Counsel From The Wise (That I Have Trouble Implementing)
I have the great fortune of being surrounded by wise people, and the great misfortune of being stubborn. Such an insoluble combination makes for a good deal of stupidity and frustration, as I know what I should be doing, and choose not to do it. Still, some pieces of wisdom that I have been given over the years ring true; while I struggle to implement them, I make significant efforts to do so because I see the benefits nested within them.
Here are some of the wisest things I’ve been told over the years — and the things that I try to implement every single day.
“Your integrity is not for sale.”
I grew up in a conservative household, and the music we were allowed to listen to at a young age was strictly monitored. As we grew older, we were given autonomy to make our own choices, but the conviction that had been nested within us from a young age remained persuasive. I remember struggling over a particularly explicit song during my teenage years. I liked the beat, but knew the message was rocky, and more importantly understood that my much younger sister was listening to it with me. I had already purchased the song, and didn’t want to waste the $1.29 I’d invested by deleting it from my library. When I asked my mother for her thoughts, the words she shared stuck with me. “Your integrity is not worth exchanging for $1.29.”
At 14, I had no way of knowing how heavily those words would weigh on me throughout my entire life. 10 years later, I am an ambitious young businesswoman who is hungry to be successful. The knowledge that my integrity is not for sale, and no amount of money can alleviate guilt (a lesson I learned the hard way once upon a time) keeps me grounded and ethical. Thank God for my mother, and the honorable, classy principles she taught at which I once rolled my eyes.
Act like you’ve been here before.
My dad has coached baseball for over a decade. He took a floundering homeschool program in West Houston and turned it into a winning team. Years ago, I was watching one of the team’s games when one of the kids hit a rocket of a home run over the center field wall. He rounded the bases, moving with his head down in a well-paced jog. When he reached home plate, none of his teammates were there to congratulate him.
A home plate celebration of a home run is common practice in baseball and occurs within teams of all levels. I was confused as to why my father’s team wasn’t complying. Later, during the ride home, I asked my father why his team had cheered from the dugout instead of joining their teammate around home plate. His answer?
“These kinds of things are not worth egregious celebration. We expect success. We expect good baseball. I want my boys to act like they’ve been here before.”
Throughout life, when I have achieved basic success — something as mundane as an in-season home run, like good grades in a class, or a job well done on a tough project—I don’t advertise it. I act like this is the expectation, that I’ve been here before and these achievements are nothing new. This lesson, which may seem arrogant at first glance, has in fact helped me to understand that advertising my mundane successes to the world around me is where the true arrogance lies.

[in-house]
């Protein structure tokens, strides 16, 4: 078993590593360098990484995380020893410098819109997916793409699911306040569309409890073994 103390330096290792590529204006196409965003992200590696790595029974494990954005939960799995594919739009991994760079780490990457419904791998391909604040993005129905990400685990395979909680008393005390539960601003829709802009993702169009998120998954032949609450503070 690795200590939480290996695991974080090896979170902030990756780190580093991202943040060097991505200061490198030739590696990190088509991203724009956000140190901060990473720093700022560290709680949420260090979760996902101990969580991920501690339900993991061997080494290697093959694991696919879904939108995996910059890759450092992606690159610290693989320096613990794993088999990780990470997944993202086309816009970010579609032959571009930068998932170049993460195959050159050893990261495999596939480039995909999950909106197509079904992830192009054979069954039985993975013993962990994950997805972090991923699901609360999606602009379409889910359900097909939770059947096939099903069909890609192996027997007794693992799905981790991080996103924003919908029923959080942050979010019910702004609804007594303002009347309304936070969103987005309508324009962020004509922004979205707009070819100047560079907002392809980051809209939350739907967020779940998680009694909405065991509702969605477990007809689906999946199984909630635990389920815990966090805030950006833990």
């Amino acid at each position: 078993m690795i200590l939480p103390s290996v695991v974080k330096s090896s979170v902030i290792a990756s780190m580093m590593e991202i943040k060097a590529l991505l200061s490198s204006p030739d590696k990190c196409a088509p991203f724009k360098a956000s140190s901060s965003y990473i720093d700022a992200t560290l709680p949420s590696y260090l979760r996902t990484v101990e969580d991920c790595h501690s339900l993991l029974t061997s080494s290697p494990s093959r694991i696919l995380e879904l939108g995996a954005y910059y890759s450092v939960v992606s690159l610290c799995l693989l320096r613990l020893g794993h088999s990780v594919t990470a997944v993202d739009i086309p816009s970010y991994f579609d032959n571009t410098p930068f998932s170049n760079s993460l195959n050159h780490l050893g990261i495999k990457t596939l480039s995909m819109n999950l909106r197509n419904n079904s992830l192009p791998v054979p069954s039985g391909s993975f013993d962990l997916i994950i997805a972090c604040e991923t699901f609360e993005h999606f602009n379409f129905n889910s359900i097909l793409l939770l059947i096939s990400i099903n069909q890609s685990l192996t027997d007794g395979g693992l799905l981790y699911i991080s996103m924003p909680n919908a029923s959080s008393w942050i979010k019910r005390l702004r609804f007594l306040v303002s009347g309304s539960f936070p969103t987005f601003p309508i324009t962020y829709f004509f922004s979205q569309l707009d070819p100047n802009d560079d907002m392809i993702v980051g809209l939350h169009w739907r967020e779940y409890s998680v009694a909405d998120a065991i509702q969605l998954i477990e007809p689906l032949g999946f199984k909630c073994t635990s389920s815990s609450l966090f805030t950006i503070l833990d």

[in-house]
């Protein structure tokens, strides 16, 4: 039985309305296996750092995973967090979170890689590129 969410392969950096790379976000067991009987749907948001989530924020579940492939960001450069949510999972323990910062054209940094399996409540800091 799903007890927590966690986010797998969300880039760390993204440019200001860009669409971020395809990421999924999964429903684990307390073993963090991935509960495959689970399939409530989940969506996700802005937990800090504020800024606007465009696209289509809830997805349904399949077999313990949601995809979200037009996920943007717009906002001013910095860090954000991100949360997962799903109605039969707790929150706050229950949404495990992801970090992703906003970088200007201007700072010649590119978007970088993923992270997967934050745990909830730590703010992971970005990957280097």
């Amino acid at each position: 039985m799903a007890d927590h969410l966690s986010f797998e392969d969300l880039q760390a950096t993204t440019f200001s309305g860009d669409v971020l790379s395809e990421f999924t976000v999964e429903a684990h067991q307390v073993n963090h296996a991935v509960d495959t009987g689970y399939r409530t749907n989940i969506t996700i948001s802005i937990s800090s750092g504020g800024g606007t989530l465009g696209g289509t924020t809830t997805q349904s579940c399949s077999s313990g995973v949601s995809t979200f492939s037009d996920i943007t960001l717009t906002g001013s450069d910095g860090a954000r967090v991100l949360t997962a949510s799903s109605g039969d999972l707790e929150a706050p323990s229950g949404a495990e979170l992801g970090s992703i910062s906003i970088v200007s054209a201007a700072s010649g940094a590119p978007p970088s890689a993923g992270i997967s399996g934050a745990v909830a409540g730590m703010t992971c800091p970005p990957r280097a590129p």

There are no failures, only opportunities to learn and grow.
This is the first of two quotes in this article from my business mentor and boss. I cofounded an agency with and currently work for an incredibly brilliant, highly effective marketing professional. Not only has this man inspired me across the board when it comes to my professional life and my faith, but he’s also become one of my closest friends. We’ve worked together for so long that he can tell from my body language alone when something isn’t right.
I struggle with failure. I’m highly motivated by success. When I am unable to reach it at the level I feel I should, I allow myself to dwell on the imperfections of my actions for far too long. This results in cyclical thinking that only further inhibits me from reaching my goals. I remember the first time I made what felt like a big mistake on a client account. The fault was 100% mine, and I tore myself up with all the ways I could have done better. I was convinced I would be fired for the error.
My boss told me to walk with him to Starbucks. Oh no, I thought. This is it. As soon as we stepping outside, I looked at him, trying to conceal the quiver in my voice. “Are you going to fire me?” I asked.
“Are you crazy?” He replied. “Of course I’m not going to fire you. There are no failures. There are only opportunities to learn and grow. If you can learn that, you’ll experience a great deal of freedom and you’ll be able to achieve far more than you will if you tear yourself up over every little mistake.”
I was taken aback by the grace, and even more by the wisdom of his words. It remains a difficult task for me to see failure as an opportunity to learn and grow, but I am slowly growing more comfortable with the concept. Maybe by the time I retire, I’ll finally have it figured out.